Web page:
Oppenheimer will open July 21 exclusively in theaters and in IMAX. It will be the longest film of Christopher Nolan’s career, clocking in at nearly three hours. And honestly, for me that isn’t long enough, now having read 2/3rds of American Prometheus by Kai Bird and Martin Sherwin, the book upon which the screenplay is based.
This is a big story to tell. It’s not just the story of J. Robert Oppenheimer as the director for the Manhattan Project. His life was expansive in ways I am honestly not sure even exist for many people anymore. He was as exceptional as Einstein (if not more so) and he belongs in the pantheon along with him and every other major groundbreaking scientist and inventor we remember and revere, like Galileo, Da Vinci, Darwin.
Writer/Director: Christopher Nolan
Oppenheimer: Cillian Murphy
Truman: Gary Oldman
Kitty Oppenheimer: Emily Blunt
Jean Tatlock: Florence Pugh
Leslie Groves: Matt Damon
Lewis Strauss: Robert Downey, Jr.
Cinematography: Hoyte van Hoytema
Score: Ludwig Göransson
Editing: Jennifer Lame
Production Design: Ruth De Jong
Costumes: Ellen Mirojnick
This is already shaping up to be an incredible year for film and something to be excited about. Between Oppenheimer (Christopher Nolan), Killers of the Flower Moon (Martin Scorsese), Dune: Part Two (Denis Villeneuve), Napoleon (Ridley Scott), and The Killers (David Fincher), it almost feels like we’re seeing a resurgence of sprawling, ambitious, and epic movies. Two of those are financed by streaming platforms, though will also get a theatrical release. Aiming at large canvas movies best seen on the big screen means we can have the best of both worlds.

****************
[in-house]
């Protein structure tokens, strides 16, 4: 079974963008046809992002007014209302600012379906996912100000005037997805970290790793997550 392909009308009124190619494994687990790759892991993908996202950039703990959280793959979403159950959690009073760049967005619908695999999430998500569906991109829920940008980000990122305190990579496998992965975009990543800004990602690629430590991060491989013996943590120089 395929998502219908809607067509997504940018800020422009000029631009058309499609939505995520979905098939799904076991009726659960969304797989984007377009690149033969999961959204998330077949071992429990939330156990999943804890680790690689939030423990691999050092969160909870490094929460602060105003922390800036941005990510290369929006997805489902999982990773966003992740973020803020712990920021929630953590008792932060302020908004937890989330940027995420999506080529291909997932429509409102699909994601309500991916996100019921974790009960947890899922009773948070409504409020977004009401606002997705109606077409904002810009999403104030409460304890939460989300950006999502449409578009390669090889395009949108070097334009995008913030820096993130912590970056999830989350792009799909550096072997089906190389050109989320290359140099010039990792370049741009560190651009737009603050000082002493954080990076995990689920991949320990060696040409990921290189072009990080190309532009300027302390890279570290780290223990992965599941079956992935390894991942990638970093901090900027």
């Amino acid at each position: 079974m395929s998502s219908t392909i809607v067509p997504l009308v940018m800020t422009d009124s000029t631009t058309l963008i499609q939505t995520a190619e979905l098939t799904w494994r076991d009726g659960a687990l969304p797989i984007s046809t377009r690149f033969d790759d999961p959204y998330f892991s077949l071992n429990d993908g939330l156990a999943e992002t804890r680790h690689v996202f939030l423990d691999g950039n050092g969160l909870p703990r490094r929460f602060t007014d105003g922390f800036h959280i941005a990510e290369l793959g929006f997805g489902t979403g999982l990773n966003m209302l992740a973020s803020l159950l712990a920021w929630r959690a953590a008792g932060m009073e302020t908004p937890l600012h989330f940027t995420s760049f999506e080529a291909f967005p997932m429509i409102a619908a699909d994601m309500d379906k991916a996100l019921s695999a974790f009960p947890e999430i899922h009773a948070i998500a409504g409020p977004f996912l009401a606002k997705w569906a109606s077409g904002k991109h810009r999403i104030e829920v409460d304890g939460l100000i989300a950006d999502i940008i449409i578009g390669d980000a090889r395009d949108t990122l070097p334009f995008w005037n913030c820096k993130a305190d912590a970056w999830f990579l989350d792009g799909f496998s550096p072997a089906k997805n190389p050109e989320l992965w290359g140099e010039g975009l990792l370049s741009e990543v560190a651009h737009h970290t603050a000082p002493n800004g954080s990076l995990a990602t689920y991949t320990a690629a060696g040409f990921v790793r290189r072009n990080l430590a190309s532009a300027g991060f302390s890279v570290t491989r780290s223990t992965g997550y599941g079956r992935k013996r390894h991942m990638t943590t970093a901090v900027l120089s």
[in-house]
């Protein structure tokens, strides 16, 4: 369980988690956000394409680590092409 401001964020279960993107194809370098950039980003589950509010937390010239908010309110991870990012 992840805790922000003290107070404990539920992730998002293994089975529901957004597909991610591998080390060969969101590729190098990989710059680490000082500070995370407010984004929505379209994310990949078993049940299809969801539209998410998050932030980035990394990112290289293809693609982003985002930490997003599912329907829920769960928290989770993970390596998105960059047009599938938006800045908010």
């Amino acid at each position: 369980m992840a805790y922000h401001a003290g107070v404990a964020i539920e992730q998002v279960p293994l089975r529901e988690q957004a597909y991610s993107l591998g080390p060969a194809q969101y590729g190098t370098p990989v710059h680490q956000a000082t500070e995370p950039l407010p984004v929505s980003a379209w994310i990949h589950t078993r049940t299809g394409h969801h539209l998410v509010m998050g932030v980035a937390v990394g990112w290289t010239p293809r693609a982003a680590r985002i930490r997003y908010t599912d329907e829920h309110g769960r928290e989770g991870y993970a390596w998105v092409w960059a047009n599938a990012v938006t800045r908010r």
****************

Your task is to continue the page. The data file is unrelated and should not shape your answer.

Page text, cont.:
Nolan shot Oppenheimer in IMAX, a massive logistical mission that few directors dare to tackle, and even fewer know how to fully exploit for maximum cinematic impact.
The film will apparently refrain from showing sequences of the bombs dropping on Hiroshima and Nagasaki (I think, but I don’t know). If so, that’s probably for the best, since any accurate depiction would be too horrific to witness up close.. We’ll see the Trinity test — and that is enough.
Because deploying the atomic bomb to bring an end to World War II was such controversial decision, showing that kind of horror would be, I think, too overwhelming for audiences. It remains as controversial today as it did then, which is why we don’t see it discussed much. Similarly, the barbarism inflicted on the Osage Indians at the hands of greedy white men in Oklahoma has been a story too shameful to be told in any major way.
The Oppenheimer biography American Prometheus takes us deep into the life of the brilliant Oppie, whose active and curious mind had him learning multiple languages, reading every book he could get his hands in his youth. And then there was his love life – fascinating unto itself. He was accused of being homosexual by J. Edgar Hoover, but his biographers, Kai Bird and Martin J. Sherwin, insist that was Hoover’s paranoia (or perhaps his projection). Though Oppenheimer doesn’t seem like a man who would rule out any kind of experimentation.
He had three major relationships with women. One was with Jean Tatlock (beautiful, fascinating, possibly gay, maybe murdered by the FBI for being a communist and because they feared she might leak nuclear secrets to the Soviets, though her official cause of death is suicide), portrayed by Florence Pugh. His wife Kitty, mother of his two kids, would also take her own life, and is portrayed by Emily Blunt.
I kind of fell in love with Oppie while reading this book, I’m not gonna lie. He’s just so brilliant and charismatic, even just through the pages of the book and in the few interviews that remain. He has what the Talking Heads would call a “face with a view,” eyes that depict a depth of soul.
Though his curiosity and ambition to do something “important” brought him to Los Alamos to build a small city to build a big bomb, after the end of the war he told President Harry Truman, “I have blood on my hands.” Truman essentially wrote him off as a “crybaby,” and ordered his staff to never let him near the White House again.
When Oppie objected to the development of the hydrogen bomb, he was called to testify in the anti-communist hearings and had his security clearances revoked. They’d been tracking him as a suspected communist for years, but the mass hysteria reached its peak in the 1950s after the Soviets developed their own bomb and after the Rosenbergs were outed as Russian spies (and then executed).